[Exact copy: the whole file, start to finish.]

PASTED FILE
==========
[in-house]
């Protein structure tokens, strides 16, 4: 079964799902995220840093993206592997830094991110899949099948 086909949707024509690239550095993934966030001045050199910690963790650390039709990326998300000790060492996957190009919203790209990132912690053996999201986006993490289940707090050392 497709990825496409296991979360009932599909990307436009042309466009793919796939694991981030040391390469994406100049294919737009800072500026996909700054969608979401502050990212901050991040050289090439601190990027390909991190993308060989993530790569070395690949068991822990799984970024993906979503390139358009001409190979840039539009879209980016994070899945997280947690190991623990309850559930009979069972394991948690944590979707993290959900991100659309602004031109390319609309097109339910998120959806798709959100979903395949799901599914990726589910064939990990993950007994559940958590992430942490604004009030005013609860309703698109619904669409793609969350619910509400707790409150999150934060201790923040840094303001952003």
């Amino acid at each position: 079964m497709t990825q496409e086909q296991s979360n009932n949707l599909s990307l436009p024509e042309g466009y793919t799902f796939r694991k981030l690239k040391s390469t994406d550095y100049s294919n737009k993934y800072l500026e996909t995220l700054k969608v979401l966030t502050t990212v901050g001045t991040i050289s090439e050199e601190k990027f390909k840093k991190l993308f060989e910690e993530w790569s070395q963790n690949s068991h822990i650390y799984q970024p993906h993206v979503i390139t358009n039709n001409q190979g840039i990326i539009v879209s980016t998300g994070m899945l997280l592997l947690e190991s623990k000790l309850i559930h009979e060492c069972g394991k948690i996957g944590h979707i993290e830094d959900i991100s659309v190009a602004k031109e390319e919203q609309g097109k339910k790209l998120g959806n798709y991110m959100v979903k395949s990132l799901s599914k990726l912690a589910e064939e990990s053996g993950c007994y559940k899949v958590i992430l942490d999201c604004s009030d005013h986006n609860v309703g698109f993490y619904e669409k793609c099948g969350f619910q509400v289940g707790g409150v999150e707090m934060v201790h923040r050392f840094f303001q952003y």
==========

[in-house]
């Protein structure tokens, strides 16, 4: 079964799902995220840093993206592997830094991110899949099948 086909949707024509690239550095993934966030001045050199910690963790650390039709990326998300000790060492996957190009919203790209990132912690053996999201986006993490289940707090050392 497709990825496409296991979360009932599909990307436009042309466009793919796939694991981030040391390469994406100049294919737009800072500026996909700054969608979401502050990212901050991040050289090439601190990027390909991190993308060989993530790569070395690949068991822990799984970024993906979503390139358009001409190979840039539009879209980016994070899945997280947690190991623990309850559930009979069972394991948690944590979707993290959900991100659309602004031109390319609309097109339910998120959806798709959100979903395949799901599914990726589910064939990990993950007994559940958590992430942490604004009030005013609860309703698109619904669409793609969350619910509400707790409150999150934060201790923040840094303001952003």
């Amino acid at each position: 079964m497709t990825q496409e086909q296991s979360n009932n949707l599909s990307l436009p024509e042309g466009y793919t799902f796939r694991k981030l690239k040391s390469t994406d550095y100049s294919n737009k993934y800072l500026e996909t995220l700054k969608v979401l966030t502050t990212v901050g001045t991040i050289s090439e050199e601190k990027f390909k840093k991190l993308f060989e910690e993530w790569s070395q963790n690949s068991h822990i650390y799984q970024p993906h993206v979503i390139t358009n039709n001409q190979g840039i990326i539009v879209s980016t998300g994070m899945l997280l592997l947690e190991s623990k000790l309850i559930h009979e060492c069972g394991k948690i996957g944590h979707i993290e830094d959900i991100s659309v190009a602004k031109e390319e919203q609309g097109k339910k790209l998120g959806n798709y991110m959100v979903k395949s990132l799901s599914k990726l912690a589910e064939e990990s053996g993950c007994y559940k899949v958590i992430l942490d999201c604004s009030d005013h986006n609860v309703g698109f993490y619904e669409k793609c099948g969350f619910q509400v289940g707790g409150v999150e707090m934060v201790h923040r050392f840094f303001q952003y």